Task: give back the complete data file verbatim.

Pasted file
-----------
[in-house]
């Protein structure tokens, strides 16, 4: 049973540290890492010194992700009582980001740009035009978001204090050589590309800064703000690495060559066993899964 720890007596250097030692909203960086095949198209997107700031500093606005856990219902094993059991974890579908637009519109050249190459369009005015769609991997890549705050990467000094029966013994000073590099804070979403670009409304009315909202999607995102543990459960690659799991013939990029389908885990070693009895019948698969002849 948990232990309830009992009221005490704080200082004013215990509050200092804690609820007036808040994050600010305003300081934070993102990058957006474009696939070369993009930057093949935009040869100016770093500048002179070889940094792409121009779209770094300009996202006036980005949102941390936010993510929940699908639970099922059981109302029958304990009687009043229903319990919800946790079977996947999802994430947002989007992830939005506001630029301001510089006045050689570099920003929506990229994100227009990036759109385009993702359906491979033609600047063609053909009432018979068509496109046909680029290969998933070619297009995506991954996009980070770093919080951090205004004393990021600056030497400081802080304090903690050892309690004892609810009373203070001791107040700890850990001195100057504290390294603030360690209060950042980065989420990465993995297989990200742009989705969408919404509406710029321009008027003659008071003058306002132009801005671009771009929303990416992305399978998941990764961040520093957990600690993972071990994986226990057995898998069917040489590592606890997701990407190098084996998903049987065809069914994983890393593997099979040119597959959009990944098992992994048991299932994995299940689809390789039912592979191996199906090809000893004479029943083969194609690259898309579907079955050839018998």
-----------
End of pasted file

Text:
[in-house]
């Protein structure tokens, strides 16, 4: 049973540290890492010194992700009582980001740009035009978001204090050589590309800064703000690495060559066993899964 720890007596250097030692909203960086095949198209997107700031500093606005856990219902094993059991974890579908637009519109050249190459369009005015769609991997890549705050990467000094029966013994000073590099804070979403670009409304009315909202999607995102543990459960690659799991013939990029389908885990070693009895019948698969002849 948990232990309830009992009221005490704080200082004013215990509050200092804690609820007036808040994050600010305003300081934070993102990058957006474009696939070369993009930057093949935009040869100016770093500048002179070889940094792409121009779209770094300009996202006036980005949102941390936010993510929940699908639970099922059981109302029958304990009687009043229903319990919800946790079977996947999802994430947002989007992830939005506001630029301001510089006045050689570099920003929506990229994100227009990036759109385009993702359906491979033609600047063609053909009432018979068509496109046909680029290969998933070619297009995506991954996009980070770093919080951090205004004393990021600056030497400081802080304090903690050892309690004892609810009373203070001791107040700890850990001195100057504290390294603030360690209060950042980065989420990465993995297989990200742009989705969408919404509406710029321009008027003659008071003058306002132009801005671009771009929303990416992305399978998941990764961040520093957990600690993972071990994986226990057995898998069917040489590592606890997701990407190098084996998903049987065809069914994983890393593997099979040119597959959009990944098992992994048991299932994995299940689809390789039912592979191996199906090809000893004479029943083969194609690259898309579907079955050839018998």